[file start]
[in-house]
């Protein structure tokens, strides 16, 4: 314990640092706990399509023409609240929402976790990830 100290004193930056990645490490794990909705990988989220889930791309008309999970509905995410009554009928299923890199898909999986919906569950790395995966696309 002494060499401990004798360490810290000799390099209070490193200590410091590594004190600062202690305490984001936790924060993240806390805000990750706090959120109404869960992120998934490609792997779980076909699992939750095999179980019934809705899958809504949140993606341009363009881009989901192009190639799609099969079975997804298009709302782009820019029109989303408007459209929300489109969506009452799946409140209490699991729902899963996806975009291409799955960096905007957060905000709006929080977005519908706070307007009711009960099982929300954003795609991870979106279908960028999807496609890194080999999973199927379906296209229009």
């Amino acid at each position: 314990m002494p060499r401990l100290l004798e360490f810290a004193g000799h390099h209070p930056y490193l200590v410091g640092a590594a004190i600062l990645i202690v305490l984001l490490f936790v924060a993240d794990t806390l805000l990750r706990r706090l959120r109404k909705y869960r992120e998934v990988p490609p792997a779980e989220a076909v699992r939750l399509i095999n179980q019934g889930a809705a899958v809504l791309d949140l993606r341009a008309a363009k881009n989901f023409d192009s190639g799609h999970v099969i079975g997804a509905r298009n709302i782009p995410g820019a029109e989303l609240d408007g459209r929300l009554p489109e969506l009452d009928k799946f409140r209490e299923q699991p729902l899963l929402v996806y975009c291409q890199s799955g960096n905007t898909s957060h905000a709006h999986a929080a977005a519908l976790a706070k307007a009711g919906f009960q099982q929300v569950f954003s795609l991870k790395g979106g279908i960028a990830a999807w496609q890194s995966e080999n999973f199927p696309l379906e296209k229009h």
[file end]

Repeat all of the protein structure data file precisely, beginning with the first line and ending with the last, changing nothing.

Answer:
[in-house]
């Protein structure tokens, strides 16, 4: 314990640092706990399509023409609240929402976790990830 100290004193930056990645490490794990909705990988989220889930791309008309999970509905995410009554009928299923890199898909999986919906569950790395995966696309 002494060499401990004798360490810290000799390099209070490193200590410091590594004190600062202690305490984001936790924060993240806390805000990750706090959120109404869960992120998934490609792997779980076909699992939750095999179980019934809705899958809504949140993606341009363009881009989901192009190639799609099969079975997804298009709302782009820019029109989303408007459209929300489109969506009452799946409140209490699991729902899963996806975009291409799955960096905007957060905000709006929080977005519908706070307007009711009960099982929300954003795609991870979106279908960028999807496609890194080999999973199927379906296209229009």
């Amino acid at each position: 314990m002494p060499r401990l100290l004798e360490f810290a004193g000799h390099h209070p930056y490193l200590v410091g640092a590594a004190i600062l990645i202690v305490l984001l490490f936790v924060a993240d794990t806390l805000l990750r706990r706090l959120r109404k909705y869960r992120e998934v990988p490609p792997a779980e989220a076909v699992r939750l399509i095999n179980q019934g889930a809705a899958v809504l791309d949140l993606r341009a008309a363009k881009n989901f023409d192009s190639g799609h999970v099969i079975g997804a509905r298009n709302i782009p995410g820019a029109e989303l609240d408007g459209r929300l009554p489109e969506l009452d009928k799946f409140r209490e299923q699991p729902l899963l929402v996806y975009c291409q890199s799955g960096n905007t898909s957060h905000a709006h999986a929080a977005a519908l976790a706070k307007a009711g919906f009960q099982q929300v569950f954003s795609l991870k790395g979106g279908i960028a990830a999807w496609q890194s995966e080999n999973f199927p696309l379906e296209k229009h």